City planners had hoped to have them ready for last year's Bicentennial those seven bright orange and kidney bean-red kiosks on the plaza at 9th and F Streets that look like giant toilet paper rolls stabbed through cardboard triangles.

But it will be another four to six weeks before the $447,000 information center - complete with slides, tapes and maps - will be open. And that's still too soon for some of the neighbors at the National Portrait Gallery.

"They are in the worst possible taste. They are vulgar," one gallery employee complained.

"Dreadful beyond words," declared Marvin Sadik, the gallery's director.

"We tried to create some sculptural Lawrence Press of the city's Department of Housing and Community Development.

"Whether they're successful is another question. But I think the real question is are the damn things going to work?"

The cluster of kiosks surrounded by clumps of little granite stools was built as part of the city's Streets for People program. It was designed by Arrowstreet, Inc., a Cambridge, Mass., firm, Press said. The Portrait Gallery objected to most of the plans, but had only advisory power when the decision was made, he said.

"In all actuality," said engineer John F. Devaney, "they are not unlike the module from a space capsule." The double-walled aluminum structures will house projectors, tape recorders, maps and other materials that will tell visitors where to go and what to see in the nation's capital.

The city has signed a $75,000-a-year contract with Downtown Progress, a business and civic group seeking to revitalize the area between the White House and the Capitol. Of that amount, $20,000 will go to operate the kiosks and the remainder to stage various activities on the F Street mall and in front of the Martin Luther King Jr. Memorial Library on 9th and G Streets.

None of the stores, restaurants or other points of interest mentioned in the materials will have to pay for that service. "We don't think it's free advertising," Press said. "We're just providing information to people.

Ernest (Doolum) Johnson is right and the D.C. Board of elections and Ethics admits it's wrong.

Johnson, chairman of the D.C. Ex-Offenders Voter Registration Council, complained last week that the city's current postcard voter registration form is not in compliance with city law because it says that convicted felons on parole or probation cannot register to vote. Johnson said they can.

Board attorney Winfred Mundle acknowledge this week that the language on the card is out of date. It will be corrected in new cards to be printed in the month. Meanwhile, he said, those on probation and parole should register anyway.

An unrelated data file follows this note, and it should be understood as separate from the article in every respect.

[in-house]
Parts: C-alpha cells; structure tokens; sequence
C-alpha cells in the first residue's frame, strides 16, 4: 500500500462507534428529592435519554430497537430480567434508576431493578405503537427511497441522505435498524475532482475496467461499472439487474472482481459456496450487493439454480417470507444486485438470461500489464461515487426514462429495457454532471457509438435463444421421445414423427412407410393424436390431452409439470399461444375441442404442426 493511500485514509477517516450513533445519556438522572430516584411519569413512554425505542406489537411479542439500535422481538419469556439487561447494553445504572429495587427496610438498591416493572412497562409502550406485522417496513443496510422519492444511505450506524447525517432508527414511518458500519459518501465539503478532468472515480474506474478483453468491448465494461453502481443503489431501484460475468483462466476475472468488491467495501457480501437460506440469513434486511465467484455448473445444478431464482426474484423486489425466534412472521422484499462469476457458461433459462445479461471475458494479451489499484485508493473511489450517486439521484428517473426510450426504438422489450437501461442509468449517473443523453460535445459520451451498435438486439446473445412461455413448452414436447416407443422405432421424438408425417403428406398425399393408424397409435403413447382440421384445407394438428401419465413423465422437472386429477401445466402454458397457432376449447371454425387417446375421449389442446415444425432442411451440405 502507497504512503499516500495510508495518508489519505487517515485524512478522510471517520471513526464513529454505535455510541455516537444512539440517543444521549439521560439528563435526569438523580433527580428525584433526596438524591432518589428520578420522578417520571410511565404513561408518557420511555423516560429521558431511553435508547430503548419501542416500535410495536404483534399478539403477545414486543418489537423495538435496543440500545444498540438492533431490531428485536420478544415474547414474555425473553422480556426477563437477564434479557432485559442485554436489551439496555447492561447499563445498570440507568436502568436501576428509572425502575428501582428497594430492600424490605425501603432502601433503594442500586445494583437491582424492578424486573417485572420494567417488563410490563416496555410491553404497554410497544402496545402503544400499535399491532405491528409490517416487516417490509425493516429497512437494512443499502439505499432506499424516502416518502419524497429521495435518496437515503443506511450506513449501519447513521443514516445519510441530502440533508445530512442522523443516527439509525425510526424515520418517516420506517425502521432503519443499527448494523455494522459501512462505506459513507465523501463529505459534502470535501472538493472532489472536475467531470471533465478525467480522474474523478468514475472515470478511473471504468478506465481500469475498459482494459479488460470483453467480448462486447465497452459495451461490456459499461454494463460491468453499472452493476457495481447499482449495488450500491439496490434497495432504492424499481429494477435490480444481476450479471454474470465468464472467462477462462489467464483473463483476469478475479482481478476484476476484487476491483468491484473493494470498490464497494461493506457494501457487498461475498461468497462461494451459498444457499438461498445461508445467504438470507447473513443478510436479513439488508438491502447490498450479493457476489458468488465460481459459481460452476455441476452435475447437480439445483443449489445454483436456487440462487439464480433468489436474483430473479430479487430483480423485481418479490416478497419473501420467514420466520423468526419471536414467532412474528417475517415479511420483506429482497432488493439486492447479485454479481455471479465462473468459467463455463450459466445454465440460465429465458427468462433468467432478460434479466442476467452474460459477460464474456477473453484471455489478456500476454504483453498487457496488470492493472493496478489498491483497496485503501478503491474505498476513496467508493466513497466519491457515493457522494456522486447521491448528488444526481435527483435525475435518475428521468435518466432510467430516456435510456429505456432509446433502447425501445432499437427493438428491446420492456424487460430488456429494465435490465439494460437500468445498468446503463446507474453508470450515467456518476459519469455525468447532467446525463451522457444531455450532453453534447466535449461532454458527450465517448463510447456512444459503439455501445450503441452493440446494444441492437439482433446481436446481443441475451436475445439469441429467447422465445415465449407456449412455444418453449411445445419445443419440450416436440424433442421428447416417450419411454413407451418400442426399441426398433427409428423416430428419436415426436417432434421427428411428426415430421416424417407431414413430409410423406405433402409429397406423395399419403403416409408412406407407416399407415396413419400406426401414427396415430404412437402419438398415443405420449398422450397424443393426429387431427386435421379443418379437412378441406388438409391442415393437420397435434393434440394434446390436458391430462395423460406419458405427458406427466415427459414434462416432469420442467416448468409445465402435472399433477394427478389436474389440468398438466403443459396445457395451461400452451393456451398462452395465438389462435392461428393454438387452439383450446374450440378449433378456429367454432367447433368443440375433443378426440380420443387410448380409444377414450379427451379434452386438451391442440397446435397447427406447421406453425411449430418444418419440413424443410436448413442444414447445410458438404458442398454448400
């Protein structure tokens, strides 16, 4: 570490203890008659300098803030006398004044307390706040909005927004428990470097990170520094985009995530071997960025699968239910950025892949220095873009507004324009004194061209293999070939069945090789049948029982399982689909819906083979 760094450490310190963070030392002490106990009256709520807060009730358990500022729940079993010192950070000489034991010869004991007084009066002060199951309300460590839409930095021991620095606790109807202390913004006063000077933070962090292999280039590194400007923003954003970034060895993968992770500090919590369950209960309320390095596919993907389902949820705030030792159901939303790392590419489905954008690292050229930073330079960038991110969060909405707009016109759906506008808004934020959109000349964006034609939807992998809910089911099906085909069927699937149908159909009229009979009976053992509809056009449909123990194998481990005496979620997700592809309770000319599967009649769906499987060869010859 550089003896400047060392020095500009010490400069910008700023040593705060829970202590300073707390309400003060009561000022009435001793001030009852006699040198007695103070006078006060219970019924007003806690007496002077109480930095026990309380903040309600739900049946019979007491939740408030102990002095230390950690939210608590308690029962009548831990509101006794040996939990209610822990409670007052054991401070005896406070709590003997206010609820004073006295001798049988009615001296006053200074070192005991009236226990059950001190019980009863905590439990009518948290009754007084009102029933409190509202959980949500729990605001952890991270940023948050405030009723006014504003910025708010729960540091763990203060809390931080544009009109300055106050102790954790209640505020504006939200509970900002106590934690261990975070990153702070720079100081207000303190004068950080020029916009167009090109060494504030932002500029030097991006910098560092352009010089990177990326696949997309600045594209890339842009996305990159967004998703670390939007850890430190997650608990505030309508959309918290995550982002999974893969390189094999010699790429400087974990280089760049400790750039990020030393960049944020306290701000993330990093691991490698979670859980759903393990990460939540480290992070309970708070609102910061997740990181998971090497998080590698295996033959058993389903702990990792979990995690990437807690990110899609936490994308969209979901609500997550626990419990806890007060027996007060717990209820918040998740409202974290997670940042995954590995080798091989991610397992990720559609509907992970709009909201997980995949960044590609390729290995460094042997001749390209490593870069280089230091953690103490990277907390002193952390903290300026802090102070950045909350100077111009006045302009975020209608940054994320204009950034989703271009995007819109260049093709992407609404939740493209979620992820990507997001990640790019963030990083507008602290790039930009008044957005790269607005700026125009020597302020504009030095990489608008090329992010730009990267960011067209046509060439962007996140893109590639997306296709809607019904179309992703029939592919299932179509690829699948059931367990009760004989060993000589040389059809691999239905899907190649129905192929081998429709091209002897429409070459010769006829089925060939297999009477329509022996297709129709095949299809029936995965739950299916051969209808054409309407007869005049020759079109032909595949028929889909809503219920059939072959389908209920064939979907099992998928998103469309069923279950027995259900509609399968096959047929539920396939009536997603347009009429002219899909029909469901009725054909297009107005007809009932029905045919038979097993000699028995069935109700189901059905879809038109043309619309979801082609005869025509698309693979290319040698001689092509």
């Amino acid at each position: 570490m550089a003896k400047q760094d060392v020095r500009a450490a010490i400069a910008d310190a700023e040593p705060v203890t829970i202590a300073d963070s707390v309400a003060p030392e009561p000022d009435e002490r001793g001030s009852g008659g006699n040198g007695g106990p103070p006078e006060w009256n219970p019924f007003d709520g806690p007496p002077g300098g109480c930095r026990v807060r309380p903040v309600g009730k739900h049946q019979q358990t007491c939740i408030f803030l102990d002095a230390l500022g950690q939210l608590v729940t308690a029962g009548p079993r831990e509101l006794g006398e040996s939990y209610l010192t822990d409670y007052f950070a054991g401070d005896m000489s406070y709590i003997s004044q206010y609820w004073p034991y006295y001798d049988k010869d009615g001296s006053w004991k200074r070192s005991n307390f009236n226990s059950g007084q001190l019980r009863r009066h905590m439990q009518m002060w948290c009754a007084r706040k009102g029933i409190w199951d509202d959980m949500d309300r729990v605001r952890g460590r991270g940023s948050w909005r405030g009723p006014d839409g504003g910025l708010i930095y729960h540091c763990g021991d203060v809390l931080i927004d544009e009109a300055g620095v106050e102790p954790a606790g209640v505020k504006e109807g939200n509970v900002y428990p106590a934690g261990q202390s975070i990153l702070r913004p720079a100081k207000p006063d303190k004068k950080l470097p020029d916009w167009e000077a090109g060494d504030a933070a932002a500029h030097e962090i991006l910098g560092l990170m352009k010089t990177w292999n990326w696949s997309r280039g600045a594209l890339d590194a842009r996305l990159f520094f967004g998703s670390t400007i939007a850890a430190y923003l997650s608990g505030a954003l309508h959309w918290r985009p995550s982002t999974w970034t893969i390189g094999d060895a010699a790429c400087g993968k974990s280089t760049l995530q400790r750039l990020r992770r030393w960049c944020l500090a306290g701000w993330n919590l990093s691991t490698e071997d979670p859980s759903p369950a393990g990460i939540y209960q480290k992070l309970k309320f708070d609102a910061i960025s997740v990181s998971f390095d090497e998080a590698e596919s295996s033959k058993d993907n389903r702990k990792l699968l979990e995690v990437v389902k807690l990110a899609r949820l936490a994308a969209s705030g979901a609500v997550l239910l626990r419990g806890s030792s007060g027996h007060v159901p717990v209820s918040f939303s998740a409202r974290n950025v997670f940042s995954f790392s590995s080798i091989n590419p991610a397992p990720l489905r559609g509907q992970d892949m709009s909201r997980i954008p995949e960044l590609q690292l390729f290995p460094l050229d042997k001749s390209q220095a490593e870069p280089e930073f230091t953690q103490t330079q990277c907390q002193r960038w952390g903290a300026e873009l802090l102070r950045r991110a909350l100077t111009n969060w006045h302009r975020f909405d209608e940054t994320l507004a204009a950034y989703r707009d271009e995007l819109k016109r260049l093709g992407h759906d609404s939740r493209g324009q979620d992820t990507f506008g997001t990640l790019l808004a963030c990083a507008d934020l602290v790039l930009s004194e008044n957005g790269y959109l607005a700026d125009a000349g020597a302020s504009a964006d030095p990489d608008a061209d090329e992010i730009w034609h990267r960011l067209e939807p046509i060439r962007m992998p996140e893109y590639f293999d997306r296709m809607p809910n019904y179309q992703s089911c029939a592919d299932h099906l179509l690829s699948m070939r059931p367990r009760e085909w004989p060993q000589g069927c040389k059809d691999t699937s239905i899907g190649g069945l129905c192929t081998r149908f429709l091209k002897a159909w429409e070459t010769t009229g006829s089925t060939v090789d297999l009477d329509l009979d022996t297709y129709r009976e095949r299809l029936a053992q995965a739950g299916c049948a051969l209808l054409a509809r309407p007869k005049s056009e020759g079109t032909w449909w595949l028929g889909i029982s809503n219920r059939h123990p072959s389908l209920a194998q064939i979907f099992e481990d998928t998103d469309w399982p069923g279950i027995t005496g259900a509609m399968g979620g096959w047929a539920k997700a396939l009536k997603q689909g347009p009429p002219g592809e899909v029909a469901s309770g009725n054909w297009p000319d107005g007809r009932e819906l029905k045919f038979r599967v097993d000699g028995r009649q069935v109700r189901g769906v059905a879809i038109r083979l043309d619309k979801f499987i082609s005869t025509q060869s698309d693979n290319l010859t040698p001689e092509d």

Johnson estimated that 35,000 black and Latino ex-felons in the city have been misled by the inaccurate wording on the form.

The mice are still a problem in the District Building. Traps and cannisters of mouse poison are in all sorts of place (except in the mayor's office, of course). But city employees still report several sightings in recent weeks.

Last week, for example, Martin Schaller, the mayor's secretary, was asked by some of his secretaries to get some money out of the petty cash fund to buy some mouse traps. And, says one who should know, a few mice have been seen scampering through the kitchen in the mayor's own office suite. There is even a rat trap on the floor of the closet where visitor's coats are hung, sources said.

Some of the Democrats leading the move to draft the Rev. David Eaton for mayor in 1978 are former supporters of Council member Marion Barry, who are said to be upset with Barry's refusal to support Douglas E. Moore on the Council.

Eaton, the pastor of All Souls Unitarian Church, was Barry's campaign chairman in 1976. His candidacy could hurt either Barry or Council Chairman Sterling Tucker. All three are politically close to D.C. Del. Walter Fauntroy.

After two years of getting used to it, the City Council is becoming more political. "Last year you could pretty much predict what was going to happen," an aide to one key Council member says frequently. "This year, I don't ever hazard a guess. There's too much politics.

Councilman Julius Hobson believes the new brand of politics is being dictated by the Metropolitan Washington Board of Trade the same refrain the Councilman Douglas E. Moore has sung for months.

"I'm worried about it." Hobson said last week. "I want to get off the Council before it becomes too political. I'm not political in the sense. I'd get out before I'd let the Board of Trade back me. If that's the kind of money I needed to win, I'd lose."